Skyline of Johannesburg, South Africa
Skyline of Johannesburg, South Africa (Image: Subodh Agnihotri via iStock Photo)

Can Sub-Saharan Africa break into global manufacturing?

The region’s high labour and capital costs present a serious challenge to its competitiveness.

By Vijaya Ramachandran

The manufacturing sector serves as an entry point for industrialization in many countries. With segments of the industrial value chain being fairly labour-intensive, the cost of labour is a key driver of competitiveness.1 Poorer countries usually have cheap labour; Sub-Saharan African countries should have some of the cheapest labour in the world. The question is  do they, and if so, are their labour costs low enough to compensate for other, less favourable factors? 

Labour costs should not be considered in isolation as a determinant of competitiveness. Policy quality and predictability, administrative capacity, human, institutional and governance capital, physical and financial infrastructure, and location are important indicators for the quality and sophistication of a country’s business environment. Some of these indicators are difficult to measure, and no single index has been able to adequately capture all of them, but many of the indicators are strongly correlated with GDP per capita. One option is to take GDP per capita as a proxy for a country’s physical and institutional capacity and the human capital embedded in its workforce. Labour cost per worker – given its GDP per capita – may provide some indication of whether a country is competitive with regard to manufacturing.

Analysis of 5467 firms in 29 countries and 35 country-year panels assembled from the World Bank Enterprise Surveys shows that the representative African2 firm is younger, smaller, and more likely to be owned by foreigners than the average comparator firm outside the region. The median age does not differ too much; for African firms it is 15 years versus 19 for comparator firms. About 17 per cent of the African firms in the sample are owned by foreigners, compared with only 9 per cent of comparator firms.  The median African firm is also smaller with 37 employees, while the median comparator firm has 45 employees. However, the average proportion of skilled to unskilled production workers in the firms is nearly the same. This could signal that the human capital of African firms is not significantly different than that of comparator firms, and that the level of technology used in production is similar. But it could also mean that African firms have to operate with higher levels of oversight and supervisory staff than firms in other parts of the world.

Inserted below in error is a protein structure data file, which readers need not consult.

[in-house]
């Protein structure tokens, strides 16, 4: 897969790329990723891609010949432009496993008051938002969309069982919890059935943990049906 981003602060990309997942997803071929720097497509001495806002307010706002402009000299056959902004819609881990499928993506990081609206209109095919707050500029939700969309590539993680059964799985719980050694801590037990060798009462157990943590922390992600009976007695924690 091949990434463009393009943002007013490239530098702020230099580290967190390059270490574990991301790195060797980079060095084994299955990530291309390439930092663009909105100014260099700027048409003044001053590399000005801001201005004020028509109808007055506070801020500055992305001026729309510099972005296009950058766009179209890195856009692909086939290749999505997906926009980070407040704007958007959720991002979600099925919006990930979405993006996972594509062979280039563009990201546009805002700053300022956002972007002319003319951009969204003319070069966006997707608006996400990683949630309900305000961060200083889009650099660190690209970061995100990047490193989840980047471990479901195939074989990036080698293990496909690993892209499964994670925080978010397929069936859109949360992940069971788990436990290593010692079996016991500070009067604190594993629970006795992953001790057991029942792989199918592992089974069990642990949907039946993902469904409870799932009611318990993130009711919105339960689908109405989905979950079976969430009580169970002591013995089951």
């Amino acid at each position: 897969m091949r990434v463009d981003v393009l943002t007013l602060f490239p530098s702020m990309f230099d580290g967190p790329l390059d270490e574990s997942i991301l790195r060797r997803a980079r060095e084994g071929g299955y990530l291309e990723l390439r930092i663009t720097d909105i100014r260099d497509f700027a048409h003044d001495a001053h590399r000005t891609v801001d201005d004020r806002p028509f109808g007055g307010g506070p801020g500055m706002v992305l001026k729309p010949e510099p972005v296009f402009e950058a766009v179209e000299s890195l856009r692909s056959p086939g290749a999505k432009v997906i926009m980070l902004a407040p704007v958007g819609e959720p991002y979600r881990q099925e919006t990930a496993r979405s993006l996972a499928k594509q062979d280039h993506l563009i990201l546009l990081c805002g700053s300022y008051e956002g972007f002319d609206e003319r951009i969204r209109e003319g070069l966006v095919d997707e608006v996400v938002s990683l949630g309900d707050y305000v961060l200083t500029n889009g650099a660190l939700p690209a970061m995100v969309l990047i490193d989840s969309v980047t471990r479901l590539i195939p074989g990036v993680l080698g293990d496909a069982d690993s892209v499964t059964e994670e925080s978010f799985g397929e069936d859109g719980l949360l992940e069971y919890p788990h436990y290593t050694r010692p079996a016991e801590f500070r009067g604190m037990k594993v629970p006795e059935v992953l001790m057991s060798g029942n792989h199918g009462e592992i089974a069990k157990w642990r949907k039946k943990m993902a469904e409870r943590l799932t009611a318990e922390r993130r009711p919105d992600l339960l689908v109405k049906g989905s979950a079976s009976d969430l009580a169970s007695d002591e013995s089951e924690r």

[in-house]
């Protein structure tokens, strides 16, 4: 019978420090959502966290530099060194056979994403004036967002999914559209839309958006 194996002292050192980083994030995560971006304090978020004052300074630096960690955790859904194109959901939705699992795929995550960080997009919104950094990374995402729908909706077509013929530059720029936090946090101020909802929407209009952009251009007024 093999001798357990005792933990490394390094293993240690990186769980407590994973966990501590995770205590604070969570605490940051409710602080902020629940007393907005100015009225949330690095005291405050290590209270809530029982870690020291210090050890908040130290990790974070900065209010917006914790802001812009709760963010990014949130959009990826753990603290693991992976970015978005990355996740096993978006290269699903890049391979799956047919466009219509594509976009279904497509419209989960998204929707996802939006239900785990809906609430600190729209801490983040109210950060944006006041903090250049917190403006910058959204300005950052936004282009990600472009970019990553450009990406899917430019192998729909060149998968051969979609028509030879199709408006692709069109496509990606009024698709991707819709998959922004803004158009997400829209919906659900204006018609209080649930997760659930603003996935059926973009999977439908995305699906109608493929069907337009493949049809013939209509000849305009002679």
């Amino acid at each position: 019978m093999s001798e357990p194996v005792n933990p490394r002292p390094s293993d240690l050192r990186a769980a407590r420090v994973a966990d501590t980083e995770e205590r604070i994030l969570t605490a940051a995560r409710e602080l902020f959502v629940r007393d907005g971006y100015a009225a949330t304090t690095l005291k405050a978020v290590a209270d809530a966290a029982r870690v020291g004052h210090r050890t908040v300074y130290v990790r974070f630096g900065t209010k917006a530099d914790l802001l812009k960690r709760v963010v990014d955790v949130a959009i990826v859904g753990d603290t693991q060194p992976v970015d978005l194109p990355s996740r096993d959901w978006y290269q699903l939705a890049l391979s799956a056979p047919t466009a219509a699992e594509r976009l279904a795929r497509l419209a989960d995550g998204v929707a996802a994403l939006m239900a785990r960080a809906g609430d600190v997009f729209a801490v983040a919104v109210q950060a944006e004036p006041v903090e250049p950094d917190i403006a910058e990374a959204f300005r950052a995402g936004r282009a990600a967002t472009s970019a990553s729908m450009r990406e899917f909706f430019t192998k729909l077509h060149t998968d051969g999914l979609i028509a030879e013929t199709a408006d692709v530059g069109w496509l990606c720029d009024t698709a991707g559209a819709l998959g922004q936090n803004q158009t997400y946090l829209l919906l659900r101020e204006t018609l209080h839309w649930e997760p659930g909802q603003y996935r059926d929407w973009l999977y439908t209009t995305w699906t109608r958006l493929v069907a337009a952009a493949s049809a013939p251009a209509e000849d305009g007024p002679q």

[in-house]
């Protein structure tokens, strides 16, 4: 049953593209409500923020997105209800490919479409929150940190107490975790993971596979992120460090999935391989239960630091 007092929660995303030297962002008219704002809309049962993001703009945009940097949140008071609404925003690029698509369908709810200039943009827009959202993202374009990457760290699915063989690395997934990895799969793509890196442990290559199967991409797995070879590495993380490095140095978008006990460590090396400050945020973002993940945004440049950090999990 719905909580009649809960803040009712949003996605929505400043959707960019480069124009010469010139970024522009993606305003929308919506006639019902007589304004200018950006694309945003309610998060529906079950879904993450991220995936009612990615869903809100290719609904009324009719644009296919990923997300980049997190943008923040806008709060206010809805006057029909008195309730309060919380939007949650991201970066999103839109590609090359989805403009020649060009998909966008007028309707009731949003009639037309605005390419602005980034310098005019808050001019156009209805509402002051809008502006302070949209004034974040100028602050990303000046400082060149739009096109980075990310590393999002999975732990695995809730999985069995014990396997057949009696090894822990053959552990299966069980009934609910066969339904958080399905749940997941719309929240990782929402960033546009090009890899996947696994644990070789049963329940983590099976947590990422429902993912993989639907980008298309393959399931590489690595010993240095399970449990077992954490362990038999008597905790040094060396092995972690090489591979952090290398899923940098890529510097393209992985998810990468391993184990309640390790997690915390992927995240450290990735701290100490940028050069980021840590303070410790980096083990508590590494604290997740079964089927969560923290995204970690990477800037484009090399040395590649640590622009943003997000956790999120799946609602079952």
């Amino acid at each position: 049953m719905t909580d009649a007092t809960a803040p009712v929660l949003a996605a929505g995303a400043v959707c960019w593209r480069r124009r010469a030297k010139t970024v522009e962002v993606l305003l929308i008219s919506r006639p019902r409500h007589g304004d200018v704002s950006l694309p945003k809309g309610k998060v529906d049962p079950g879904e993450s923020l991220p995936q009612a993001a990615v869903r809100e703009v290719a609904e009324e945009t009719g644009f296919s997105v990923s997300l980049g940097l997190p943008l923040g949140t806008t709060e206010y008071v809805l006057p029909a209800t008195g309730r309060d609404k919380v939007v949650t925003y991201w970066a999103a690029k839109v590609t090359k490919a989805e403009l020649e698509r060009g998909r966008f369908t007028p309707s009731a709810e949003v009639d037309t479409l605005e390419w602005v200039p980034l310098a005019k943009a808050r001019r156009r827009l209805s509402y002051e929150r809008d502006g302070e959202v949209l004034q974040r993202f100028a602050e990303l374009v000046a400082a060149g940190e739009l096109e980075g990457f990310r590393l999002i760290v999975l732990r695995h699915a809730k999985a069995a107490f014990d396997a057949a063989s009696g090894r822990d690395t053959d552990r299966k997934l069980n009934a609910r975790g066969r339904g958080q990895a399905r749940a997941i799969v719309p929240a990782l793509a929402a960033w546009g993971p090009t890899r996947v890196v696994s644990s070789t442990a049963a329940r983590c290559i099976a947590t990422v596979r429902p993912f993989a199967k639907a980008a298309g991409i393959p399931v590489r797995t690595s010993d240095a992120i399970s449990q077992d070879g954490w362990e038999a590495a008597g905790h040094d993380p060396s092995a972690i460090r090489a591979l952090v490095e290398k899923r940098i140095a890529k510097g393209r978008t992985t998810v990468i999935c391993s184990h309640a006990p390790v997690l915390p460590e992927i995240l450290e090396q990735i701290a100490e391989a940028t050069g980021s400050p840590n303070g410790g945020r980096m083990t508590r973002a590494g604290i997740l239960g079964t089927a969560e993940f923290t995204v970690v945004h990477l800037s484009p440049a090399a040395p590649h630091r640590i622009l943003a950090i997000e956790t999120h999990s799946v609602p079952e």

Engineer in an African factory
Engineer in an African factory (Image: Wavebreakmedia via iStock Photo)

The divergence in terms of productivity and value added is striking. The median African firm generates US$15,615 in sales per worker compared to the median comparator firm’s sales of US$22,335. Value added per worker in the median African firm is US$5,203, compared to US$11,372 for the median comparator firm. Value added accounts for 50 per cent of sales of African firms, nearly the same as comparator firms. Labour costs in African firms account for 25 per cent of value added per worker, and 15 per cent of sales per worker. For comparator firms, the numbers are 35 per cent and 17 per cent, respectively.

Capital costs per worker in African firms are high. The median African and median comparator firm has capital costs of US$5,163 and US$4,218 per worker, respectively, even though the African countries are, on average, far poorer than the comparators. Higher capital cost per worker, lower value added per worker and relatively similar levels of human capital suggest that African firms’ have lower productivity and/or pay a higher premium for technology and access to capital than comparator firms.

African countries have higher labour costs relative to their GDP per capita. While almost all the comparator countries have a ratio that is lower than 1, nearly all African countries are above this threshold.3

Ratio of labour cost per worker to GDP per capita v. GDP per capita

Source: Authors’ calculations, updated from Gelb et al. (2020)

Labour cost per worker in Bangladesh is US$835, almost identical to its GDP per capita. For the four African countries included in our study, labour cost per worker is twice or more than their GDP per capita. Only Ethiopia at US$909 is comparable with Bangladesh.